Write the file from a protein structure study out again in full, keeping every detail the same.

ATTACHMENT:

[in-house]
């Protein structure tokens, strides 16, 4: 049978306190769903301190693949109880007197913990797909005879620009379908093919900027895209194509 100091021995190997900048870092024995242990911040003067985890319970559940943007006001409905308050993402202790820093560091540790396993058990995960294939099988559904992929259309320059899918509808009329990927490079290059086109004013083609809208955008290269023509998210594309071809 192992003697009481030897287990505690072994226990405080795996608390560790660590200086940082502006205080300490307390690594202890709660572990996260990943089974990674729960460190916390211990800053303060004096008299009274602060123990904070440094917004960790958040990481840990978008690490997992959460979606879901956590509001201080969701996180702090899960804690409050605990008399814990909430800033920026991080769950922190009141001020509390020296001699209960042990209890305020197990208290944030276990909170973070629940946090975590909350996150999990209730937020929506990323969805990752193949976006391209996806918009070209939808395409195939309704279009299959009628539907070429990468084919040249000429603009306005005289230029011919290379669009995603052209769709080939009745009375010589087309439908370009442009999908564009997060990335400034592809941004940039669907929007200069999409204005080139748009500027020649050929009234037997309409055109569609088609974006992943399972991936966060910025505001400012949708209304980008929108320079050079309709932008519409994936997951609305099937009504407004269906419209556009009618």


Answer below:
[in-house]
């Protein structure tokens, strides 16, 4: 049978306190769903301190693949109880007197913990797909005879620009379908093919900027895209194509 100091021995190997900048870092024995242990911040003067985890319970559940943007006001409905308050993402202790820093560091540790396993058990995960294939099988559904992929259309320059899918509808009329990927490079290059086109004013083609809208955008290269023509998210594309071809 192992003697009481030897287990505690072994226990405080795996608390560790660590200086940082502006205080300490307390690594202890709660572990996260990943089974990674729960460190916390211990800053303060004096008299009274602060123990904070440094917004960790958040990481840990978008690490997992959460979606879901956590509001201080969701996180702090899960804690409050605990008399814990909430800033920026991080769950922190009141001020509390020296001699209960042990209890305020197990208290944030276990909170973070629940946090975590909350996150999990209730937020929506990323969805990752193949976006391209996806918009070209939808395409195939309704279009299959009628539907070429990468084919040249000429603009306005005289230029011919290379669009995603052209769709080939009745009375010589087309439908370009442009999908564009997060990335400034592809941004940039669907929007200069999409204005080139748009500027020649050929009234037997309409055109569609088609974006992943399972991936966060910025505001400012949708209304980008929108320079050079309709932008519409994936997951609305099937009504407004269906419209556009009618």